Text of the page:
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What IS this thing adding to our litter problem?

You're holding – probably at arm's length – the premier issue of the world's northernmost alternative newspaper.

It's certifiable as a collector's item, worthy of space next to the George W. Bush action figure and David Beckham L.A. Galaxy jersey on the shelf.

Newspapers are failing everywhere, so you don't even have to meet me to know my brain's a few degrees short of the defrost cycle. Plus it's not like I know all that much about Svalbard after moving here four months ago and spending the winter trying to learn Norsk by watching subtitles on "The Simpsons."

But I'm doing it anyway. Because I love journalism, I love the area and it's your wisdom, not mine, that will fill these pages.

Why "alternative" instead of some other nonsense hype like "northernmost English newspaper?"

Mostly because it's always been my dream to edit an alternative newspaper, but also it's the only kind I can do here with any credibility. People fluent in Norwegian who read Svalbardposten and other "real" newspapers available locally will probably dismiss much of this rag as obvious or stuff already published.

True, but as NBC used to say in an annoying ad pitch to justify reruns, "if you haven't seen it, it's new to you."

One of the things I heard when I first visited Svalbard more than a year ago was there are a lot of English-speaking students, scientists, tourists and others who can't follow the local and regional news in Norwegian, which is when I began plotting my vocational suicide.

Also, alternative newspapers ideally offer a different, perhaps more in-depth, perspective on a few subjects each issue without trying to cover everything. Even if I were up to speed on current events there's no way I could hope to keep up with all that's newsworthy on my own. Thanks (a big thanks) to Svalbardposten allowing me to run their headlines in English, with translations of articles available through the Icepeople site at www.icepeople.net, I don't have to try.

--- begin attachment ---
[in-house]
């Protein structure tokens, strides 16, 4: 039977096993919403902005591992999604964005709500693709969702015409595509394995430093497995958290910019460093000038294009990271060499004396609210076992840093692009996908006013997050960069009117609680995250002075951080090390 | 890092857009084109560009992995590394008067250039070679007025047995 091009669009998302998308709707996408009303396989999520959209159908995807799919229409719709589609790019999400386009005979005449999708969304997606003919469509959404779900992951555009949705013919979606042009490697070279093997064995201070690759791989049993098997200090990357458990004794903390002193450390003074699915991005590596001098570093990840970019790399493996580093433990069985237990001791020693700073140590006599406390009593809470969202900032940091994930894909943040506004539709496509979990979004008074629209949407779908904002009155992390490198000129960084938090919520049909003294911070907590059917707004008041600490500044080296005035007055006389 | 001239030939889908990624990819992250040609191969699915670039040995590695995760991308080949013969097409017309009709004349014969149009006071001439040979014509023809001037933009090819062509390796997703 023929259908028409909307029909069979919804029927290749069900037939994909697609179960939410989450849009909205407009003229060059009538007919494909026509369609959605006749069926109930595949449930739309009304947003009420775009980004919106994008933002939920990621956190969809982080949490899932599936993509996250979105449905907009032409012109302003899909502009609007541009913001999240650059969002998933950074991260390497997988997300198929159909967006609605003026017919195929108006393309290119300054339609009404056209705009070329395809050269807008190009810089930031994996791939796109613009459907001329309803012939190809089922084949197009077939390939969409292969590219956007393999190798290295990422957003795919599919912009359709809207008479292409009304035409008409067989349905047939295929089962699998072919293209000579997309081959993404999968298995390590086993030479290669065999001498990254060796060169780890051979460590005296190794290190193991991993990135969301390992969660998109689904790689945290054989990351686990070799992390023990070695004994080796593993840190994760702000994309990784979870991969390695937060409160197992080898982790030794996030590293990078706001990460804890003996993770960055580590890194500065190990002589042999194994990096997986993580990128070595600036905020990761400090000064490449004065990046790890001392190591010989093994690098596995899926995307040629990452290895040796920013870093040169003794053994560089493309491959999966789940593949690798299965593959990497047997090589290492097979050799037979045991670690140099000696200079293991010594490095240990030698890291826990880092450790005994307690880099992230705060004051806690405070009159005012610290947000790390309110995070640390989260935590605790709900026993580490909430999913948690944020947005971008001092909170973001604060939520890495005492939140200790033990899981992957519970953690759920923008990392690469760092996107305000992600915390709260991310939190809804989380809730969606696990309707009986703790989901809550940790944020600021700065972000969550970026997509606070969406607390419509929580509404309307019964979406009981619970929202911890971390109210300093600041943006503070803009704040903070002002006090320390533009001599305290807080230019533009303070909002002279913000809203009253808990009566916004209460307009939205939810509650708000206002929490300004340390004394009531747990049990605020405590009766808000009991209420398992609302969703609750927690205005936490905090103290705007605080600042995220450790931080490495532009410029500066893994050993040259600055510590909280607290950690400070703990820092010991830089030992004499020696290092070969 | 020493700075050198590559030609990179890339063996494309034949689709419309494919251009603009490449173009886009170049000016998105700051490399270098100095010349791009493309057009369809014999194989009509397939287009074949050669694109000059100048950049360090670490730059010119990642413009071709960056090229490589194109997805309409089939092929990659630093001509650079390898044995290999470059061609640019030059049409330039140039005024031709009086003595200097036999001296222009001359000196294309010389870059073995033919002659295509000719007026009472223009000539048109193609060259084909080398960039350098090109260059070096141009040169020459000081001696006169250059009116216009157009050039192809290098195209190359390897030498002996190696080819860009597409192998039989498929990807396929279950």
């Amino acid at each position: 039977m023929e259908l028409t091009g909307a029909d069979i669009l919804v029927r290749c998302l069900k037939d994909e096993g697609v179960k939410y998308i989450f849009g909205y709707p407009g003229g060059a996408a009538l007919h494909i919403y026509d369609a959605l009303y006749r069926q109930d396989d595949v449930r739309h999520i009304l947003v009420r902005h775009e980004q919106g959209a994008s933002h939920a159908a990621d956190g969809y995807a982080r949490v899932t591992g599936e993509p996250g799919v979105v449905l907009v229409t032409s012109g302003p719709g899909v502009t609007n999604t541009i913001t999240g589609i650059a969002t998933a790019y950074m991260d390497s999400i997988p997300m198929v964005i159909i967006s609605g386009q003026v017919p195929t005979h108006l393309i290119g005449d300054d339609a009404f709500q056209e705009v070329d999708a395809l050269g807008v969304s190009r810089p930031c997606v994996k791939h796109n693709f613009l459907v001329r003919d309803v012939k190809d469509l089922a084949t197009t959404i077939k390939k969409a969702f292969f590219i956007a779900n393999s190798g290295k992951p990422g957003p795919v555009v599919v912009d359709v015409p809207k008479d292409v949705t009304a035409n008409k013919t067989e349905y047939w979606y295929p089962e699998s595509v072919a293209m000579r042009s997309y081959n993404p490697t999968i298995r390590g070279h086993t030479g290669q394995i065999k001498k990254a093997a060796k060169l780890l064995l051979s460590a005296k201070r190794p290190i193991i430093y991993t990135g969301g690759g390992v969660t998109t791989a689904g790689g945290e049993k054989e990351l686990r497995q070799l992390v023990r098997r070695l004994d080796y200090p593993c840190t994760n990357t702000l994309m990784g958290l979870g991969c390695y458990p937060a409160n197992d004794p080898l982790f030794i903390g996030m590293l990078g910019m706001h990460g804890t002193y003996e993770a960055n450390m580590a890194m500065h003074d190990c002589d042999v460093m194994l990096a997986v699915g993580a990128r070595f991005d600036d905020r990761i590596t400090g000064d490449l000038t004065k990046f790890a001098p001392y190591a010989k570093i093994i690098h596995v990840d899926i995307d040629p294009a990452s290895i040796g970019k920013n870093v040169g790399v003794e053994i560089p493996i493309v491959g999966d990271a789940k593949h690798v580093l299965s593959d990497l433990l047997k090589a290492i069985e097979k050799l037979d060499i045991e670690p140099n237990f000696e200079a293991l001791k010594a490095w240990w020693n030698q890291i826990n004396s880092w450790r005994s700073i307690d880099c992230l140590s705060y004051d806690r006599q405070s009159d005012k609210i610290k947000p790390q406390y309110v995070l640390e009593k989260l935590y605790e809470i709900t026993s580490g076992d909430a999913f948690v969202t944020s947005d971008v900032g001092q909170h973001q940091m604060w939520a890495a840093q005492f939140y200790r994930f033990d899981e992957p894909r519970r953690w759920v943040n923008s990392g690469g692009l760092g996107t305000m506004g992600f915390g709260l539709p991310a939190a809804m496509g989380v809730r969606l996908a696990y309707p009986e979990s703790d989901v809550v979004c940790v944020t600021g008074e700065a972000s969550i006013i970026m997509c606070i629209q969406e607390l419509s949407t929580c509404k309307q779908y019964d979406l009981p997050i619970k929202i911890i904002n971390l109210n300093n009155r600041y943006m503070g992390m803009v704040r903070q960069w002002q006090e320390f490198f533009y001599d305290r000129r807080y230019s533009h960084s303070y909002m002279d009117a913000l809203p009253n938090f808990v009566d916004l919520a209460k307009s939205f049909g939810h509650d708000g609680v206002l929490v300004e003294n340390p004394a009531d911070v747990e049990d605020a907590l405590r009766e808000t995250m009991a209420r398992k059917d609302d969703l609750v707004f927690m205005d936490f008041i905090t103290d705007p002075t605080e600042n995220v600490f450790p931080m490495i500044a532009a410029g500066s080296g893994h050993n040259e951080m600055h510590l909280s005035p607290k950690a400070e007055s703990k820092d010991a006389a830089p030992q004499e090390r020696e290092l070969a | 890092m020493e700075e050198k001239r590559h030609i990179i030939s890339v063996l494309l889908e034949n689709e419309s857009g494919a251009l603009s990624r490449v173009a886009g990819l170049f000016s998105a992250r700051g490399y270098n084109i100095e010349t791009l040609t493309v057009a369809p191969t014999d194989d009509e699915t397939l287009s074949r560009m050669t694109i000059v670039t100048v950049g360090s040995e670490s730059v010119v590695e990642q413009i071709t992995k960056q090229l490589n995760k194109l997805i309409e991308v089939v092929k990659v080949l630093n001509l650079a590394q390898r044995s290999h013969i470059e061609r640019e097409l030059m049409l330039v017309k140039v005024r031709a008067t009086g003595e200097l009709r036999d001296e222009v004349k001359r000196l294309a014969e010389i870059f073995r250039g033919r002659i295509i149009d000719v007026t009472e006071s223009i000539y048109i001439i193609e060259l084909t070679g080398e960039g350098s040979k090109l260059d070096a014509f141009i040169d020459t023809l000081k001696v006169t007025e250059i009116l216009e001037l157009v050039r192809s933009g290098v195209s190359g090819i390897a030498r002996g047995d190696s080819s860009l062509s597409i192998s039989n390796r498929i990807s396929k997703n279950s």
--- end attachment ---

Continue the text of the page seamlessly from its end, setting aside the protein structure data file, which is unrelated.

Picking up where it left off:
I've been editing and writing for newspapers for more than 20 years, including a couple of half-year seasons editing The Antarctic Sun at the McMurdo research facility the U.S. has at the bottom of the world. The focus was on polar science, politics and life, and I hope Icepeople can offer much of the same, along with additional topics of obvious local interest such as mining.

It's crucial to note I'm not seeking to compete with the local newspaper of record. Copies of Icepeople are free and I'm not trying to squeeze local businesses by actively soliciting ads (although I will gladly run them if approached). For those wondering how I plan to make any money to keep this thing going I'll note 1) I saved my pennies to try something like this someday, 2) I have freelance and other writing work I still do and 3) there's a foolish hope I can reap some income from the Web content, which will feature articles, photos, music, diversions and other extras not found here.

The idea this publication might become profitable is probably drawing guffaws from those observing this first issue is more of a flyer than a newspaper. Think of it as what restaurants call a "soft opening," where I'm start low-key and cautious as I evaluate who might be reading this and what subjects are likely to be of most interest.

Having just celebrated the one-year anniversary of the Svalbard Global Seed Vault and with Solfestuka coming up next week, this seemed like the right time to jump in. The plan is for issues to come out on Tuesdays, but the usual hitches that seem to plague any startup means this debut issue is a few days late. The next issue is scheduled for March 17, with publication planned every two weeks until I'm up-to-speed enough to go weekly – hopefully no more than a month or two.

Finally, the most useful thing I can get from you – even more so than money – is feedback. Let me know what works, what doesn't and when I've screwed up. Every newspaper does and, while it's gut-wrenching to hear about it, it's the only way to learn from mistakes and correct them.

My phone (41 51 46 38) and e-mail (marksabbatini@yahoo.com) usually work and I spend an unhealthy ratio of my waking hours soaking up caffeine at Fruene. I'm the guy with the bizarre hair, bloodshot eyes and massive Powerbook. Don't worry – I'm not that scary. It just happens to be a look that serves me well when traveling through primitive countries where I'd rather be mistaken for someone likely to rob tourists than being one myself. Now that I'm here and can't hide under 14 layers of clothes as summer approaches, I'll probably get a haircut.

Thanks for reading. It takes up valuable minutes of your life that you can never get back, so it's much appreciated.


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